Thursday, 17

Madame Cavailhon received a telegram this morning from Vichy, saying that everything had been arranged for me and for all those in the same circumstances as mine. We are happy, she and I.

 

Friday, 18

Nothing. This evening, during the meal, I was sent to bed. The police again. The telegram is of no interest to them. They want an official document or at least a [medical] certificate within 48 hours, saying that I cannot be moved yet. I was afraid and thought about you. They left again.

 

Saturday, 19

Nothing. No news. I organized a party with the older children for the monitors to thank them for what they do for us. It was good (plays, jokes, good things, etc.) I thought about you a lot.

 

Sunday, 20

Nothing. I haven’t been able to go out yet. On the one hand, I would like to be with you. On the other hand, no. If I only knew where you are. What you are doing. And Papa, his health.

 

Monday, 21

I'm sad and weary. During the rest hour Mme Cavailhon calls me. She has received a letter asking if she wants to send children to a very good school in Haute-Loire at an altitude of 1,000 meters.7 She chose me and another boy. I could go there, but she is afraid that perhaps I wouldn't be safe there (police). Oh, what a life? ... I still have hope. I also received a card from Lex. If I could go to this school, I would be very happy. I would work hard to please you. Lex is in Portugal. Those who remained in France are going to rejoin him on the 30th in Portugal.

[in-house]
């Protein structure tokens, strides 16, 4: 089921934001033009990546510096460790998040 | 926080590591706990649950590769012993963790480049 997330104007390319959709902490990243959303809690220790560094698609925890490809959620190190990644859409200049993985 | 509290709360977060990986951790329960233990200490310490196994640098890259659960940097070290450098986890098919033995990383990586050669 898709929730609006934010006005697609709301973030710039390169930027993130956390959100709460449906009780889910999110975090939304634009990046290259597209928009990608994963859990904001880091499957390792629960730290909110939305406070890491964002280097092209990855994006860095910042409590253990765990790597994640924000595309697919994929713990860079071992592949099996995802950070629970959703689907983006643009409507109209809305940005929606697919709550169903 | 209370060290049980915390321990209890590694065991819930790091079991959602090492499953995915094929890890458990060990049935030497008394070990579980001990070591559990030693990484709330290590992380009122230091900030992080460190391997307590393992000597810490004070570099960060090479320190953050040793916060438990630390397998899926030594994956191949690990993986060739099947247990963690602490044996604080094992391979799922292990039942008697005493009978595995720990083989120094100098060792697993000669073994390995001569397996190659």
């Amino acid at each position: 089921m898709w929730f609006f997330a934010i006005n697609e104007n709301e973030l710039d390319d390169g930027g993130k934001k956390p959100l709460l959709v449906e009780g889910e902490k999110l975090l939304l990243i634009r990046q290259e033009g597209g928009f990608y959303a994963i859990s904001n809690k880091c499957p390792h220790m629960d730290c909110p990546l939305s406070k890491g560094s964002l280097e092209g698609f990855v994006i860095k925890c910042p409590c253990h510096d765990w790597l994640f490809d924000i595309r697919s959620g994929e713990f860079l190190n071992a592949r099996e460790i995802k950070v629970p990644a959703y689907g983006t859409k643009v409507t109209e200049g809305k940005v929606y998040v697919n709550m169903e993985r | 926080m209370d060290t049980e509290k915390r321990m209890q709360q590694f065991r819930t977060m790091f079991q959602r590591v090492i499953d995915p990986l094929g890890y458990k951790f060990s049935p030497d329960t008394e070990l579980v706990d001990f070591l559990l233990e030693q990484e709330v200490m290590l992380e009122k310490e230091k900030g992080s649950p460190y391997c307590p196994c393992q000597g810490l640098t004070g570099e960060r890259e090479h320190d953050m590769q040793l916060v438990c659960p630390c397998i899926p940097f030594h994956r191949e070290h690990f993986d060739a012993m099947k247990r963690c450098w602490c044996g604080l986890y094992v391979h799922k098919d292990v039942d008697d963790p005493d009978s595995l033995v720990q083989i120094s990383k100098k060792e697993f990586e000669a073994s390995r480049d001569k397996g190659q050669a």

Tuesday, September 22

Nothing. I think of you a lot.

 

Wednesday, 23

I have received a letter from Charles. He is very nice and takes care of me.

 

Thursday, 24

I cried a lot while thinking of you. Mlle Mariette of the S.S. [Secours Suisse] came to see me. She is going to send me all my belongings. Mme Cavailhon told me in front of her that it was only a matter of weeks and that I would be leaving for America on the first ship (in October). I would have wanted to bring you along. But once I'm there, I would be safe and I could have you come.

 

Friday, 25

A convoy left this morning for Aix with Mme Cavailhon. She is going to bring back children in my situation. The two big boys, Georges and Roger, whom my dear mama knew, left with the convoy. They picked me up in the bus when I came.

 

Saturday, 26

Willie sent me stamps and photos. Unfortunately, not yours. When will I hear from you?

 

Sunday, 27

Nothing. I haven't been out yet. I must wait for Mme Cavailhon to come back from Marseille. She left with the convoy.

 

Monday, 28

I received a letter from Willie. He is going to send me my things by the bus. It's been cold here for a few days and it rains all the time. And you? With you, your things. I would give a lot for news of you.

 

Tuesday, 29

Nothing. Yesterday evening we helped harvest grapes and we ate a lot of grapes.

 

Wednesday, 30

I received a letter from Mme Fourrier and from Willie. Tomorrow he will send a suitcase with my belongings, with the bus.

 

Thursday, October 1

Nothing from you. I [Page ends]

 

[...]

Archival Information for This Item

Source (Credit)
US Holocaust Memorial Museum
Gift of Peter Feigl
Accession Number 1992.59
Date Created
August 27, 1942 to October 1, 1942
Page(s) 5
Author / Creator
Feigl, Peter
Language(s)
French
Location
Condom, France
Reference Location
Le Chambon-sur-Lignon, France
Document Type Diary
How to Cite Museum Materials